|Top 5 Neighborhoods for Living Well in Midsized Cities|
|Neighborhood1||U.S. Metro||Live Well Index||% Quiet Streets||Miles of Trails/ Footpaths2||# of Play Centric Amenities2||# of Care /Essential Amenities2||Median Price Per Square Foot|
|Outer Sunset||San Francisco, CA||93.6||52.5%||2.5||5.0||13.0||$623|
|West Riverside||New Orleans, LA||88.7||55.1%||2.0||1.0||4.9||$266|
|Driftwood||Fort Lauderdale, FL||83.2||58.6%||2.2||4.2||1.1||$129|
|1Of the 408 neighborhoods in medium sized metros that are between 1 and 2 square miles in size. 2Denotes metric is standardized per square mile of neighborhood. Download data for all ranked neighborhoods here.|
Living Well in Large Cities
For big-city folks looking to live well, Southern California is the place to be. Four of the top five neighborhoods scoring highest on our live well index are in the Southland. Sunny Ocean Beach in San Diego is an urban hiker’s paradise. Sandwiched between the Pacific Ocean, Mission Bay, and Point Loma, it boasts a lengthy network of trails and footpaths, and also a number of surf shops, skate parks, and volleyball courts to help residents live the beach lifestyle.
It’s neighbor to the north – Plaza in Long Beach – comes in second on our list, and also ranks high because of it’s proximity to play-centric amenities. Plaza sits next to El Dorado Park, which is home to a golf course, tennis academy, and archery range, as well as several miles of footpaths. Other neighborhoods that make the large city list include Beverly Center in Los Angeles, Sunpark in Santa Monica – which is the priciest of large cities neighborhoods at $752 per square foot – and Sunset Hill in Seattle.
|Top 5 Neighborhoods for Living Well in Large Cities|
|Neighborhood1||U.S. Metro||Live Well Index||% Quiet Streets||Miles of Trails/ Sidewalks2||# of Play Centric Amenities2||# of Care and Essential Amenities2||Median Price Per Square Foot|
|Ocean Beach||San Diego, CA||93.0||53.0%||15.0||3.9||4.2||$671|
|Plaza||Los Angeles, CA||90.2||57.9%||4.2||4.0||2.1||$422|
|Sunpark||Los Angeles, CA||88.8||61.2%||8.2||0.0||5.5||$752|
|Beverly Center||Los Angeles, CA||87.9||54.5%||7.8||0.0||17.5||$636|
|Sunset Hill||Seattle, WA||87.5||61.1%||12.0||1.9||0.0||$334|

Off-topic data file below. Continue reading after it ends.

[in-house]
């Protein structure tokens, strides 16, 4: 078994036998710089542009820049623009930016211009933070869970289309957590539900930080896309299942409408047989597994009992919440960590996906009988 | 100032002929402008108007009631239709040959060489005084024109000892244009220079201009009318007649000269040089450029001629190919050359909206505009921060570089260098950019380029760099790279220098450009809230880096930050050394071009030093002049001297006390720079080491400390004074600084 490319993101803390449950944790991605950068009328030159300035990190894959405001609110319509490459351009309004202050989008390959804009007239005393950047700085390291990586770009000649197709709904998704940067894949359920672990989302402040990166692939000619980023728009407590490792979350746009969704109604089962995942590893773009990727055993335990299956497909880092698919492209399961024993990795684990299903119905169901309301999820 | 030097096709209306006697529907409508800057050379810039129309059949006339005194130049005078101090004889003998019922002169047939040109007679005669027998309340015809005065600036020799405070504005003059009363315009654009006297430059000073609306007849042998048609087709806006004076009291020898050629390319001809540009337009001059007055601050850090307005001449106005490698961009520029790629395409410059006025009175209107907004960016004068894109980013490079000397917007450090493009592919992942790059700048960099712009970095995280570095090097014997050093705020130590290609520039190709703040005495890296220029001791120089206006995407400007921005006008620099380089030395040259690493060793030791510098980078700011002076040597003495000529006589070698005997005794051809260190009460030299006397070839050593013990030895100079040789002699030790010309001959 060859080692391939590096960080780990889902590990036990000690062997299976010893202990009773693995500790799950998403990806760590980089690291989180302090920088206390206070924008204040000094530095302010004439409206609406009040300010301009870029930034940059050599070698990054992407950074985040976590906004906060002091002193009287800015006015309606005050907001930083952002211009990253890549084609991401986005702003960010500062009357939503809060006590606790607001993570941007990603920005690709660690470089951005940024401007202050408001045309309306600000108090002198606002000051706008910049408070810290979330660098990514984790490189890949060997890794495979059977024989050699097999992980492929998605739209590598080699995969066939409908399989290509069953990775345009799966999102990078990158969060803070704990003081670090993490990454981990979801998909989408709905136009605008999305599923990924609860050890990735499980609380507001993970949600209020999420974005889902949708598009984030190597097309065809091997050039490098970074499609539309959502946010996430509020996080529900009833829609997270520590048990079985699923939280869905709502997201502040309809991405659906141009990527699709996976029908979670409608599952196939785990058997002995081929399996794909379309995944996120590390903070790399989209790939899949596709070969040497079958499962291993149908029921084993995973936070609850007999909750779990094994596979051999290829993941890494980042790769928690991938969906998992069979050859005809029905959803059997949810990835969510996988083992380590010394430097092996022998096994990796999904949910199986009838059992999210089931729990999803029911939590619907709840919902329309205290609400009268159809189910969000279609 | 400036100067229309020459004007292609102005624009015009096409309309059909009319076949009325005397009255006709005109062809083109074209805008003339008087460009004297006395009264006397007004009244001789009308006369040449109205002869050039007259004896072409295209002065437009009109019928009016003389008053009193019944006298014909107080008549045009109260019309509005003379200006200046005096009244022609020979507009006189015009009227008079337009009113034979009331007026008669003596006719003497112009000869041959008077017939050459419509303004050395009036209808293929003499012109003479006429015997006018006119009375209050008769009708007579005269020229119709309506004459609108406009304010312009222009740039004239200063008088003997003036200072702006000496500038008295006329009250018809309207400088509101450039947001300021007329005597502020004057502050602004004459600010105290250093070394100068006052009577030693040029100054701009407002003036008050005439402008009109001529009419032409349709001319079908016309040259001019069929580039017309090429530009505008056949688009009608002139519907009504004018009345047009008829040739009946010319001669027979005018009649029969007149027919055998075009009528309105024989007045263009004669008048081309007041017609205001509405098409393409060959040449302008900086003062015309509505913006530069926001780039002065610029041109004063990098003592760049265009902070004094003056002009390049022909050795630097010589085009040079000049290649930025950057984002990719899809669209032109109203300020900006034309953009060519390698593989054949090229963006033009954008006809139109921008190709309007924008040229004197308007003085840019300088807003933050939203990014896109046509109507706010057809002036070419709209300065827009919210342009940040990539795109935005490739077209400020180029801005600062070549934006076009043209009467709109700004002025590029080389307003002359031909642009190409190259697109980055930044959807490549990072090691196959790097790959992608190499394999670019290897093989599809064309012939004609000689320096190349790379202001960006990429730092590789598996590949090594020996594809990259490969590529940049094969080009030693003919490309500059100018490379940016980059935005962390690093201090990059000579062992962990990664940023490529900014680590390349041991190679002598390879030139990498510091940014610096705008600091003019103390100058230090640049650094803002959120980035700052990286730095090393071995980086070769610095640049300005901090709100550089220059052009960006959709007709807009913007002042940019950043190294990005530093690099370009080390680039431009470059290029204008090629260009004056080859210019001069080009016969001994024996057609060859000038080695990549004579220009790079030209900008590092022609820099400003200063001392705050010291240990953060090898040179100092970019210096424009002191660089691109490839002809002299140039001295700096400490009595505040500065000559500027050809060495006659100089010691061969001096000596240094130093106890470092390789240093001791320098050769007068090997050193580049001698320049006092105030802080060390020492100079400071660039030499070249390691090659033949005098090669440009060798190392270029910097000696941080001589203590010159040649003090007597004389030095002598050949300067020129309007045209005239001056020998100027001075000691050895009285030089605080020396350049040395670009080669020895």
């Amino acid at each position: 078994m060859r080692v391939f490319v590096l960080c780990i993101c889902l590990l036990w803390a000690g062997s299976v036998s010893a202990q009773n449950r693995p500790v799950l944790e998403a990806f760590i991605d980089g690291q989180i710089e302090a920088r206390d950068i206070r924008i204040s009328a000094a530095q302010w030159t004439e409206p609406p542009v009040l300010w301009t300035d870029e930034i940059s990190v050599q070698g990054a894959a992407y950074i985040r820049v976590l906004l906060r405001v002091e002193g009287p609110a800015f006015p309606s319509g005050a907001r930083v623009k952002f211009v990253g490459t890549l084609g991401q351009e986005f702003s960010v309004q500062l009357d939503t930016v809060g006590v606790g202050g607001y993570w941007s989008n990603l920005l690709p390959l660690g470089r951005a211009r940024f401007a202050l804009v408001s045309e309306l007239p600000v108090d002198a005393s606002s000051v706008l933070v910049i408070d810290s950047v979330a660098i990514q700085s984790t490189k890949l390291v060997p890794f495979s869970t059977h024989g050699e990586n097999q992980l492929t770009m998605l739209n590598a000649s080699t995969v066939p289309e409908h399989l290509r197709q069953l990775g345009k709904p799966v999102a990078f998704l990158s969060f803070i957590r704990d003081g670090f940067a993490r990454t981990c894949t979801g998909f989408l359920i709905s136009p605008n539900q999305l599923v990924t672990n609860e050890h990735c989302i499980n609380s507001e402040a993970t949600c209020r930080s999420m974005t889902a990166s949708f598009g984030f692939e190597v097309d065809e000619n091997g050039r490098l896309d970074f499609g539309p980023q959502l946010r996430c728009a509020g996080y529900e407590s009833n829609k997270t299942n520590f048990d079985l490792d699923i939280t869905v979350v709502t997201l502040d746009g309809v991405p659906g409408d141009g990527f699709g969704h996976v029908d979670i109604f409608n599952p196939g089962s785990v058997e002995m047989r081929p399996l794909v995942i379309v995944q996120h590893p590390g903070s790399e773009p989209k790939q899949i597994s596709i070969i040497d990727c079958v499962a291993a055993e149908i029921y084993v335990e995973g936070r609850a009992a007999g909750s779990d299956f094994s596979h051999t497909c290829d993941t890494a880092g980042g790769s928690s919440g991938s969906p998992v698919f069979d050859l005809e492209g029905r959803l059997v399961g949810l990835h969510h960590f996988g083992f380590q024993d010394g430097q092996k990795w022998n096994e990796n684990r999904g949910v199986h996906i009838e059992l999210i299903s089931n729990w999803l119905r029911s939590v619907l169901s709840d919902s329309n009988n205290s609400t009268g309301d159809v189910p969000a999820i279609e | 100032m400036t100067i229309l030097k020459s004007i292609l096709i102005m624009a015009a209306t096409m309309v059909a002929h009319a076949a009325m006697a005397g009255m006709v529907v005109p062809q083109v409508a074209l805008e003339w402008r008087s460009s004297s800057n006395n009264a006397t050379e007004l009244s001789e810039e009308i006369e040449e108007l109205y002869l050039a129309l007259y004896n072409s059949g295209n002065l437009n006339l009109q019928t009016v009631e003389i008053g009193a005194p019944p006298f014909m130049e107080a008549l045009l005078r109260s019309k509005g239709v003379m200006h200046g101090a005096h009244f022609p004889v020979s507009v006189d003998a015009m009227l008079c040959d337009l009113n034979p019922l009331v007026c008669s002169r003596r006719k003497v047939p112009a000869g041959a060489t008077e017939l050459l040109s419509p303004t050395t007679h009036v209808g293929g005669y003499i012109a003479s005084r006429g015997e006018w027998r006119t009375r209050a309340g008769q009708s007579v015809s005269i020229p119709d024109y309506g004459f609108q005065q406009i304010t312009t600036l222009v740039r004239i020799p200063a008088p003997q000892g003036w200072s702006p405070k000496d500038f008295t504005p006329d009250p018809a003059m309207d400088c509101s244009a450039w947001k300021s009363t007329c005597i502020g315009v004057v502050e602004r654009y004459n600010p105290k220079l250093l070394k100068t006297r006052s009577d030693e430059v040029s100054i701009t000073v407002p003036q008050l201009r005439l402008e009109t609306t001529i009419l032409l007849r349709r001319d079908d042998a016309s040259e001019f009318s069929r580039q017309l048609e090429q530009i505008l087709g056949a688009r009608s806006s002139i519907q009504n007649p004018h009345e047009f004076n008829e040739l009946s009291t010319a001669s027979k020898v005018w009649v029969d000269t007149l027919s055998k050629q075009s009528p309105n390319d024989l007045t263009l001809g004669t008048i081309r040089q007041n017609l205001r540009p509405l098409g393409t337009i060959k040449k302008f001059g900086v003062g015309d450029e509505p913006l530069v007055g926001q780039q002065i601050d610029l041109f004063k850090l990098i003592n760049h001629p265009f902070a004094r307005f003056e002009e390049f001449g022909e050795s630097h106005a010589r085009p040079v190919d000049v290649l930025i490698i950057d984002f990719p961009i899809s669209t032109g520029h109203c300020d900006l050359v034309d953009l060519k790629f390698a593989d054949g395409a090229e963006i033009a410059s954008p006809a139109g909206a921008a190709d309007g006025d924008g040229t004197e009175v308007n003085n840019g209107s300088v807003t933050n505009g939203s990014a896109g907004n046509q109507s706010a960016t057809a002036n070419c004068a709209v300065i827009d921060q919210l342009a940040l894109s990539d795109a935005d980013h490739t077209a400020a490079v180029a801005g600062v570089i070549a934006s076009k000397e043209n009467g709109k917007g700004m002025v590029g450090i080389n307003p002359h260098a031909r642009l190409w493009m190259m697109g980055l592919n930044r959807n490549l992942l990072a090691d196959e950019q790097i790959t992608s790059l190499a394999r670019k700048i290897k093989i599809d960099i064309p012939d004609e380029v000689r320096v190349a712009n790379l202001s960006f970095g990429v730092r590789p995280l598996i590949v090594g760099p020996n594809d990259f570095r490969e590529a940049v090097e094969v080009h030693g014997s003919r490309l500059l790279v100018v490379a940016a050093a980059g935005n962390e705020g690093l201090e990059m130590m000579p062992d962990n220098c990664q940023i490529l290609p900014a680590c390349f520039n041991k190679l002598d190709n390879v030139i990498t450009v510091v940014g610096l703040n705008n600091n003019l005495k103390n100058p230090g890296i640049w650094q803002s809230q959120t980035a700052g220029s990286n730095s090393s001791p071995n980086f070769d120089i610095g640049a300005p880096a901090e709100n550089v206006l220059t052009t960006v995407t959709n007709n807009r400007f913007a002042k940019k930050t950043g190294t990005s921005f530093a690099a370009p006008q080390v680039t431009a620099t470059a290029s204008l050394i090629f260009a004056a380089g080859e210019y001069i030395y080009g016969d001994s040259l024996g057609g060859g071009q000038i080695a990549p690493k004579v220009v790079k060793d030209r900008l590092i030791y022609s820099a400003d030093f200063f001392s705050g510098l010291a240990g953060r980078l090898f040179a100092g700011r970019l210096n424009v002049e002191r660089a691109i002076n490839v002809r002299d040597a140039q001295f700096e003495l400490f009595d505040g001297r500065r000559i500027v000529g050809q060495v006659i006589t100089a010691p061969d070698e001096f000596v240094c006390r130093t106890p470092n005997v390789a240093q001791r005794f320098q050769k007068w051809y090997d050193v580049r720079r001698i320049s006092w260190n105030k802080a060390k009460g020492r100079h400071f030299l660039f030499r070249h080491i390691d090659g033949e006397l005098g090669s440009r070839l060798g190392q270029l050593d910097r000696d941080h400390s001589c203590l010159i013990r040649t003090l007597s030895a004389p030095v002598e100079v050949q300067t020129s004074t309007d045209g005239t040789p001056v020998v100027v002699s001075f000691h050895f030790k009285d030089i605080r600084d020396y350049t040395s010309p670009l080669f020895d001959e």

|1Of the 877 neighborhoods in largel metros that are between 1 and 2 square miles in size. 2Denotes metric is standardized per square mile of neighborhood. Download data for all ranked neighborhoods here.|
Make no mistake: there are plenty of fantastic neighborhoods in the U.S. for living well that don’t make our list. This is because many neighborhoods perform well in one category but not in another. For example, Ala Moana in Honolulu is the best small-city neighborhood for play, given its large number of outdoor shops and recreation services. But it ranks low in the share of quiet streets because it’s near high traffic Waikiki Beach, which depresses Ala Moana’s overall ranking. But don’t take our word for it: check out our new Live Well maps yourself to find a neighborhood that’s best for living a healthy lifestyle.
To find out where the best Live Well neighborhoods are in America, we cranked through the neighborhood amenities data on our site and created a ranking based on four metrics in three categories: quiet streets on Trulia (low volume street segments), great places to play (open street map trails and Yelp play-centric amenities), and care and essentials (health-care related Yelp amenities).
Our quiet streets data is generated from a proprietary algorithm that estimates traffic volumes on a given road segment based on how “central” that segment is relative to other roads in that neighborhood, and is classified into five levels of estimated traffic volume. We classify a quiet street as one that falls within the bottom quintile.
Second, we use data from the “Active” and “Health Care” Yelp categories to find the location of play-centric and health-centric amenities, which includes places and services such as playgrounds, golf courses, hospitals, and pediatricians.
Last, we combine these to create a weighted average of each neighborhood’s ranking in each category. The weighting scheme is as follows: quiet streets (33%), great places to play (16.5% trails and 16.5% play-centric), and care and essentials (33%). The index ranges from 0 – 100, with 100 being the best scoring and 0 being the worst.
Finally, we define small metros as those with less a population of less than one million, medium metros as those with a population of between one and two million, and large metros as those with a population of greater than 2 million.